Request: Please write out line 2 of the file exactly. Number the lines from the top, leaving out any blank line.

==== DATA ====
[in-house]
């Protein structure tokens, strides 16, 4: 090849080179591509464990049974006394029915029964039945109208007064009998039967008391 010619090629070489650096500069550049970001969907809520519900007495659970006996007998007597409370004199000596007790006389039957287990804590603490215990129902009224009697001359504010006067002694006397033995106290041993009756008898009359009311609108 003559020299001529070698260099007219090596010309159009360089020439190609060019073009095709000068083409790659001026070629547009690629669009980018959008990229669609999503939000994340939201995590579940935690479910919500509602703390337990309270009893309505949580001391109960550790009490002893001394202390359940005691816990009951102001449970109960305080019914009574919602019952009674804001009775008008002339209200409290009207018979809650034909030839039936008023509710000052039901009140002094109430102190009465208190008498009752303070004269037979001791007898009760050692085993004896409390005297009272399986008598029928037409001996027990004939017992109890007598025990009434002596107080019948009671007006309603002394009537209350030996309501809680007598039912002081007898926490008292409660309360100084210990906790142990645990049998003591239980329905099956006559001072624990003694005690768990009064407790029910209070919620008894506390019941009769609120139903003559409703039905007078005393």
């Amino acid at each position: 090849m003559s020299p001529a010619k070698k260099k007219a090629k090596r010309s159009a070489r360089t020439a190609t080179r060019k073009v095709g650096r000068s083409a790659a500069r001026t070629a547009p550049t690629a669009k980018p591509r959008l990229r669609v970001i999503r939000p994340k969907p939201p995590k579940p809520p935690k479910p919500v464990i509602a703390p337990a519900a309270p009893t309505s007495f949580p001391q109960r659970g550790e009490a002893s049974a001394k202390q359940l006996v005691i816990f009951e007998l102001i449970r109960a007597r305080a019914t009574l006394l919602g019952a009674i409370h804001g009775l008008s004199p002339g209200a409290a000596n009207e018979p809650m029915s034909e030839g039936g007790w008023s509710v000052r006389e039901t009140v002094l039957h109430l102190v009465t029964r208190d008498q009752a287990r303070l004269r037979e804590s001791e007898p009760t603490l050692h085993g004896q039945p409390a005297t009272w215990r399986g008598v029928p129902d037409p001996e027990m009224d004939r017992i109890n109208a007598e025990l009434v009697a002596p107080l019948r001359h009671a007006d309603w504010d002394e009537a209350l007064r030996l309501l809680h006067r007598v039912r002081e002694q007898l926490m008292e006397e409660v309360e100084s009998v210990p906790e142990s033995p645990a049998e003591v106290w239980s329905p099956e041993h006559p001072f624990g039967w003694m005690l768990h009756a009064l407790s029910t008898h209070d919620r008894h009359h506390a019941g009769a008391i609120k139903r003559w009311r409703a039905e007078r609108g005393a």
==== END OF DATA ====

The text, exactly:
């Protein structure tokens, strides 16, 4: 090849080179591509464990049974006394029915029964039945109208007064009998039967008391 010619090629070489650096500069550049970001969907809520519900007495659970006996007998007597409370004199000596007790006389039957287990804590603490215990129902009224009697001359504010006067002694006397033995106290041993009756008898009359009311609108 003559020299001529070698260099007219090596010309159009360089020439190609060019073009095709000068083409790659001026070629547009690629669009980018959008990229669609999503939000994340939201995590579940935690479910919500509602703390337990309270009893309505949580001391109960550790009490002893001394202390359940005691816990009951102001449970109960305080019914009574919602019952009674804001009775008008002339209200409290009207018979809650034909030839039936008023509710000052039901009140002094109430102190009465208190008498009752303070004269037979001791007898009760050692085993004896409390005297009272399986008598029928037409001996027990004939017992109890007598025990009434002596107080019948009671007006309603002394009537209350030996309501809680007598039912002081007898926490008292409660309360100084210990906790142990645990049998003591239980329905099956006559001072624990003694005690768990009064407790029910209070919620008894506390019941009769609120139903003559409703039905007078005393």